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Jewish World Review Nov. 1, 2002 / 26 Mar-Cheshvan, 5763

Joel C. Rosenberg

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What is the "Bush Bounce?" | Keep a close eye on where President Bush and Vice President Cheney travel over the next several days.

Why? Because their itinerary offers fascinating clues as to where Karl Rove and other top GOP strategists believe their team is vulnerable, and where they see opportunities.

Democrat National Committee chief Terry McAuliffe says "the Republicans are scared. Why else would they put President Bush on the road for the last two weeks of the campaign. By engaging in this campaign full throttle, George Bush is making these elections about himself and inviting a debate about his own abysmal economic record."

But there may be another reason the President is hitting the campaign trail.

White House aides are buzzing about what they call the "Bush Bounce" -- the idea that wherever the popular President campaigns, GOP candidates immediately gain several points in the polls.

If true, the "Bush Bounce" could end up helping the GOP not only hold control of the House, but actually win back control of the Senate.

Example: Last Friday, Colorado Democrat trial lawyer Tom Strickland was slightly ahead of GOP Sen. Wayne Allard, 39% to 38%, according to a Rocky Mountain News daily tracking poll.

But by Tuesday, Allard had pulled ahead of Strickland, 43% to 39%.

What happened? On Monday, President Bush campaigned in Colorado with Allard.

Will the "Bush Bounce" hold until election day, giving candidates like Allard -- arguably the most endangered of all Republican Senators -- the final momentum they need to break out of dead heats and secure final victories?

That, of course, remains to be seen. But a careful look at the Bush-Cheney schedule gleaned from White House and news sources (and subject to change on a moment's notice) suggests where Rove and other GOP strategists think the "Bush Bounce" will also work.


President Bush is expected to speak at campaign rallies in:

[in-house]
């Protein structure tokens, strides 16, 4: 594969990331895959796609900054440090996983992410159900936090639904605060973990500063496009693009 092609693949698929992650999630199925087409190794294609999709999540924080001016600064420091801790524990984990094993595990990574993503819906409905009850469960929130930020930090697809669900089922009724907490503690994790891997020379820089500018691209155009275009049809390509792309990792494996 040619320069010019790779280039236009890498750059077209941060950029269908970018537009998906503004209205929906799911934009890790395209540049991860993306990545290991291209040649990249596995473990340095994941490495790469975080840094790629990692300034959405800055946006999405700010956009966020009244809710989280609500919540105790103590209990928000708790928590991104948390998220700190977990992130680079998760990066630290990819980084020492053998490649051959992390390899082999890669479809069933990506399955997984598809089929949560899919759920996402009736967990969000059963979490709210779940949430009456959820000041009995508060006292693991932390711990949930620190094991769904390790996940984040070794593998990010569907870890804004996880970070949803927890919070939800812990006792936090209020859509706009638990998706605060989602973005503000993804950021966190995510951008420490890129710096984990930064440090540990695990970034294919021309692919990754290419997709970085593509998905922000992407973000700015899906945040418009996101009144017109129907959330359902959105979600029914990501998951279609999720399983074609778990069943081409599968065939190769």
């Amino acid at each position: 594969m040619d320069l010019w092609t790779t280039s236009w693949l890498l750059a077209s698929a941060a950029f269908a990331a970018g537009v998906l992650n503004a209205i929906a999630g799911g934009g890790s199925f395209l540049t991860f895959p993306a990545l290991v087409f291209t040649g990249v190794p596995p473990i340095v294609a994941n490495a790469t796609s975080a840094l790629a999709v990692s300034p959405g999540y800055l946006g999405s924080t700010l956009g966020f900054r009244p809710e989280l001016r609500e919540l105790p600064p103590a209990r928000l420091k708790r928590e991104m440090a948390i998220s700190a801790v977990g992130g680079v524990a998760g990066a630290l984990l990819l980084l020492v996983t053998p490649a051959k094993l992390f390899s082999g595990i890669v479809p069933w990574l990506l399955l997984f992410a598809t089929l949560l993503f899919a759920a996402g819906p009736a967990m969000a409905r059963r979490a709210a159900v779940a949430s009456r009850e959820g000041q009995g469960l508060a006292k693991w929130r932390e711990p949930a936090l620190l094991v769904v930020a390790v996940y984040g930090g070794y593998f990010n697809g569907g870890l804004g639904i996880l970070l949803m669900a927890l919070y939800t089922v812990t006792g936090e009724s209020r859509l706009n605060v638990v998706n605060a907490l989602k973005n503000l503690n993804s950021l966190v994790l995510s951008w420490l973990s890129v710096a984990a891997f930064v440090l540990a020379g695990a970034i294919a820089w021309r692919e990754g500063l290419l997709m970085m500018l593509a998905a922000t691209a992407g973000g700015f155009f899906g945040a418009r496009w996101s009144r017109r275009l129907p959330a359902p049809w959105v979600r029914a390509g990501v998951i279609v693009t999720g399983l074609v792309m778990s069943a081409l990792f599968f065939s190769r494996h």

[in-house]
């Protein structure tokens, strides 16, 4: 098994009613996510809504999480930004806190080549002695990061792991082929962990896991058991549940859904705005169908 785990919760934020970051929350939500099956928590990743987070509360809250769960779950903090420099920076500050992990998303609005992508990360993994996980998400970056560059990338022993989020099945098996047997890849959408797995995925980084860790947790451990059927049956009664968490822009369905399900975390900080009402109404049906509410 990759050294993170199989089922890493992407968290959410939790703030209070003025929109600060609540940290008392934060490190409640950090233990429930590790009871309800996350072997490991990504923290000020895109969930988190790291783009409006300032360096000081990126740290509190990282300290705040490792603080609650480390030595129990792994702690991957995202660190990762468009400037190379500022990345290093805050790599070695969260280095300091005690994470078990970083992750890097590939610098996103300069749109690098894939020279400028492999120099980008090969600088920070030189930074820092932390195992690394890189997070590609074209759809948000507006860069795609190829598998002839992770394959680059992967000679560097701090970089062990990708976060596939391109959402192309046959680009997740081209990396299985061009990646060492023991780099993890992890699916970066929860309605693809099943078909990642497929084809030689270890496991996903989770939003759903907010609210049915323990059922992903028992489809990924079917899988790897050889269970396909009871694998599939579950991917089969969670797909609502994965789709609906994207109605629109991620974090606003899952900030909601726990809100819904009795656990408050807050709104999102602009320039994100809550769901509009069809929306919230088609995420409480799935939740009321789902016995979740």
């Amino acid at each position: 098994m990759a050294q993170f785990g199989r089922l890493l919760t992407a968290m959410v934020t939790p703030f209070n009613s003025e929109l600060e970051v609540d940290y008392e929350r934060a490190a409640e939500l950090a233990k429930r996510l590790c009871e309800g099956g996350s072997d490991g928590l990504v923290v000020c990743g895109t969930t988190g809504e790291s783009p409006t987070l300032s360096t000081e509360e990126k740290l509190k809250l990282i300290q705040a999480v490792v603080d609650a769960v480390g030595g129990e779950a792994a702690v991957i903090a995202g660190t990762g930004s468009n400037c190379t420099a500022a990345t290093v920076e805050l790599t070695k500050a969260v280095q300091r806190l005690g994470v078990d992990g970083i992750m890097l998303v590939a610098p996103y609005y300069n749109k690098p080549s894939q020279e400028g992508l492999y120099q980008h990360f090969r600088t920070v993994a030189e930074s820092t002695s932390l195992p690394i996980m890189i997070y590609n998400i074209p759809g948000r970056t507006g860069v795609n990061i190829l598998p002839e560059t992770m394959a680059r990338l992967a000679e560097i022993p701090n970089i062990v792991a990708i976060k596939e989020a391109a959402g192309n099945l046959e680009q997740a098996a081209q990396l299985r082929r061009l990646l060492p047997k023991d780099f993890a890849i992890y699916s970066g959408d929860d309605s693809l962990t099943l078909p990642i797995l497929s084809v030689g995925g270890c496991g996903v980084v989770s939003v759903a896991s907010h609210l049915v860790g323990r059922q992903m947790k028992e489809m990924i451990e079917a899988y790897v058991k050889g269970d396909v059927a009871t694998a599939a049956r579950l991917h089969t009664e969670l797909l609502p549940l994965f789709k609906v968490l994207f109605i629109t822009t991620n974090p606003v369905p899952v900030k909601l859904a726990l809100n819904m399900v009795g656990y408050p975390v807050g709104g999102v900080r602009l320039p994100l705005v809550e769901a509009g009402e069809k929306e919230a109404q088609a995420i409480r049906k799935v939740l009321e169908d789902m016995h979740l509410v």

• Southeastern Indiana for GOP congressional candidate Mike Sodrel, trying unseat Democrat Rep. Baron Hill.

  • Harrisburg, Pennsylvania for embattled GOP Congressman George Gekas in a fight for his political life against Democrat Rep. Tim Holden.

  • Portsmouth, New Hampshire for GOP Senate candidate John Sununu, in a neck-and-neck battle against Democrat Gov. Jeanne Shaheen. The President's last campaign visit to New Hampshire was October 5.

  • Louisville, Kentucky for endangered GOP Congresswoman Anne Northup

  • The President will return to Washington, D.C. that evening.

  • Vice President Cheney, meanwhile, heads to South Dakota to campaign with GOP Senate candidate John Thune.

  • VP Cheney will also head to Indiana for GOP Congressional candidate Brose McVey, trying to unseat Democrat Rep. Julia Carson.


President Bush is expected to speak at campaign rallies in:

  • Springfield, Illinois for GOP Rep. John Shimkus in a knock-down-drag-out battle with Democrat Rep. David Phelps.

  • Blountville, Tennessee for GOP Senate candidate Lamar Alexander -- who's 19 point lead over Democrat Rep. Bob Clement has been cut to just 10 points (50% to 40%), and Republican gubenatorial candidate Van Hilleary who's in an even tighter race against former Nashville mayor Phil Bredesen. Republicans badly want the governorship in part to make sure Al Gore cannot reestablish his political base there. Bush carried Gore's home state in 2000.

  • Atlanta, Georgia and then Savannah, Georgia for rising GOP Senate candidate Saxby Chambliss. These two campaign stops are a clear sign the Bush team believes they have a real shot at defeating Democrat Sen. Max Cleland who has been steadily slipping in the polls over the past two weeks. This column first reported the rapidly changing GOP fortunes in Georgia earlier this week. Bush won the state in 2000 with 55% of the vote. Bush's last visit to the state for Chambliss on October 17th is believed to have caused a "Bush Bounce" and persuaded Karl Rove to send the President back in one more time.

  • Tampa, Florida for embattled brother, Gov. Jeb Bush, in a brutally tight race with Democrat Bill McBride. The President will remain overnight in Tampa, Florida, further indication of the concern the Bush team has over a race DNC chief Terry McAuliffe says is the Democrats' "Number One priority." The good news for Republicans: a new Mason-Dixon poll shows Gov. Bush ahead of McBride, 51% to 43%. Still the Bush Team is taking no chances. First Mom Barbara Bush and Arizona Sen. John McCain both campaigned (separately) in Florida on Wednesday.


  • President Bush is expected to head to Minnesota to campaign for GOP Senate candidate Norm Coleman, now believed to be trailing newly nominated Democrat candidate Walter Mondale.


  • Campaign schedules unknown.

  • First Lady Laura Bush celebrates her birthday.


  • President George W. Bush and Laura celebrate their silver wedding anniversary.

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JWR contributor Joel C. Rosenberg is a columnist for World magazine. Comment by clicking here.


10/03/02: Lautenberg's radical record is a GOP challenger's dream!
01/10/01: The multi-million dollar black conservative professor
12/13/01: PREDICTIONS 2002

© 2001, Joel C. Rosenberg